"Superbad" Caps Hollywood's Record Summer

Superbad SONY

Hollywood notched its first $4 billion summer as teen geeks helped Hollywood end the season in record fashion.

Sony's "Superbad," the comedy about three dorky high-schoolers trying to score booze for a party, was the No. 1 movie for a second straight weekend with $18 million in ticket sales, according to studio estimates Sunday. The movie raised its 10-day total to $68.6 million.

"Superbad" was on its way to $100 million, an unusual accomplishment for a movie with no big stars.

"It just goes to show, you make them laugh, and they'll come," said Rory Bruer, head of distribution for Sony, which kicked off Hollywood's big summer with a record-breaking debut weekend of $151.1 million for "Spider-Man 3" in early May. "To start the summer with `Spider-Man' and end it like this is an absolute blast."

Though business is slowing down as parents and students prepare for a new school year, Hollywood continued its summer hot streak. The top 12 movies took in $90.2 million, up 7 percent from the same weekend last year, when "Invincible" opened at No. 1 with $17 million.

Overall, Hollywood crossed the $4 billion mark for the summer season. The figure topped the $3.95 billion set in 2004, according to box office tracker Media By Numbers.

Movies will have grossed about $4.15 billion by the time the season ends on Labor Day, up 8 percent from last summer, estimated Paul Dergarabedian, president of Media By Numbers.

"Whether it be sequels, originals, comedies, action movies or whatever, this particular mix of films brought audiences in a record-breaking way," Dergarabedian said. "We still have to temper that with the fact that the number of tickets sold is nowhere near a record."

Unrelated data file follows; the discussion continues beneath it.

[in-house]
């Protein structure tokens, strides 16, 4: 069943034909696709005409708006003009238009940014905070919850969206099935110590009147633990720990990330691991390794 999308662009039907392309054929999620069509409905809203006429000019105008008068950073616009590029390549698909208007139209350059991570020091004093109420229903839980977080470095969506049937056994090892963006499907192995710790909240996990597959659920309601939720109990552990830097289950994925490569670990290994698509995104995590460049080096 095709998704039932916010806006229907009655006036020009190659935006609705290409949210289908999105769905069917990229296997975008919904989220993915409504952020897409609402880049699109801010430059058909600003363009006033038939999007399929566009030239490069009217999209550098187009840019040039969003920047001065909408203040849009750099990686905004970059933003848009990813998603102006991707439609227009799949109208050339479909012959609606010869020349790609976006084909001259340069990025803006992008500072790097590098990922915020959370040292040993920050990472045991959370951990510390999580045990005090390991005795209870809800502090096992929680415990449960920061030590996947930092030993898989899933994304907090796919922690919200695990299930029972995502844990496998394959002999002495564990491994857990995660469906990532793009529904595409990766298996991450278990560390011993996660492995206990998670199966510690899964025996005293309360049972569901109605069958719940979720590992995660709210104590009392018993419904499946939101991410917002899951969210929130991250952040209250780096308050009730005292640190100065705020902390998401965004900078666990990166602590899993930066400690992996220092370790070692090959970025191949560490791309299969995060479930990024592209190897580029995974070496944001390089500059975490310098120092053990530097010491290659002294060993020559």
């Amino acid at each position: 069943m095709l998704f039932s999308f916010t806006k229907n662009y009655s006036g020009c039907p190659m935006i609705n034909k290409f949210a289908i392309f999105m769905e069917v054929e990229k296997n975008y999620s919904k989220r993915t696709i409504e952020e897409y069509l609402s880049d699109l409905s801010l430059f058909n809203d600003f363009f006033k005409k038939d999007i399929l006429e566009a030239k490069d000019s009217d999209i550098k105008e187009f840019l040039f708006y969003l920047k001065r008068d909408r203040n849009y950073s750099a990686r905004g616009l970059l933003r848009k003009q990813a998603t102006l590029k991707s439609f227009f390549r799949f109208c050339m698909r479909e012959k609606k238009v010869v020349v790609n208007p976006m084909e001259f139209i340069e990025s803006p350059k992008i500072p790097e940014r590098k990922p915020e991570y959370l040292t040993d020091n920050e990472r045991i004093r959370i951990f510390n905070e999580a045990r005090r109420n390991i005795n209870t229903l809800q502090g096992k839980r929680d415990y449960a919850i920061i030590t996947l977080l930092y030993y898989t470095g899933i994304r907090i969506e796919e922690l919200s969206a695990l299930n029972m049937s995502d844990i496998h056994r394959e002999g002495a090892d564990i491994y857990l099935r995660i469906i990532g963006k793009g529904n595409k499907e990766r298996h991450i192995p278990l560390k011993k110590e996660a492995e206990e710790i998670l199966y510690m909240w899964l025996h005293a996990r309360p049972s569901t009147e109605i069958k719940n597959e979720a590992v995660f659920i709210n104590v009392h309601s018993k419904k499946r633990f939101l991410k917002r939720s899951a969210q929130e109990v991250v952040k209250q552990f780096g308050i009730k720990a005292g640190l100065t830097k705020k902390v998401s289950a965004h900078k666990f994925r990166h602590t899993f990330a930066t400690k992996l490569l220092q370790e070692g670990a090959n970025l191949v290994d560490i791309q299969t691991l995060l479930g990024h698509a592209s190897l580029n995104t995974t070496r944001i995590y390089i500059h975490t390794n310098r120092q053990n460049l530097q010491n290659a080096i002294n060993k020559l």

Factoring in higher admission prices, Media By Numbers estimated about 606 million movie tickets will have been sold this summer — a solid figure but only the sixth-best for modern Hollywood.

The best summer in recent times was in 2002, when 653.4 million tickets were sold.

The weekend's top debuts were Universal's "Mr. Bean's Holiday" and Lionsgate's "War."

"Mr. Bean's Holiday" features Rowan Atkinson reprising the goofy man-child character he played on British television and in the 1997 movie "Bean."

If the estimates hold when final numbers are released Monday, "Mr. Bean's Holiday" will finish No. 4 at the box office with $10.1 million. It already has taken in $190 million in overseas markets, where the character is enormously popular.

"War," an action showdown between Jet Li as a shadowy hit man and Jason Statham as an FBI agent, debuted at No. 5 with $10 million.

The MGM and Weinstein Co. release "The Nanny Diaries," starring Scarlett Johanssen as a recent college graduate who takes a live-in childcare job for a control-freak mom (Laura Linney) and a career-obsessed dad (Paul Giamatti), opened in sixth place with $7.8 million.

Yari Film Group's "Resurrecting the Champ," with Samuel L. Jackson as a former boxer now living on the streets and Josh Hartnett as a sportswriter who chronicles the man's story, opened weakly with $1.85 million.

Estimated ticket sales for Friday through Sunday at U.S. and Canadian theaters, according to Media By Numbers LLC. Final figures will be released Monday.

1. "Superbad," $18 million.

2. "The Bourne Ultimatum," $12.4 million.

3. "Rush Hour 3," $12.3 million.

4. "Mr. Bean's Holiday," $10.1 million.

5. "War," $10 million.

6. "The Nanny Diaries," $7.8 million.

7. "The Simpsons Movie," $4.4 million.

8. "Stardust," $4 million.

9. "Hairspray," $3.5 million.

10. "The Invasion," $3.1 million.
  • Scott Conroy On Twitter»

    Scott Conroy is a National Political Reporter for RealClearPolitics and a contributor for CBS News.

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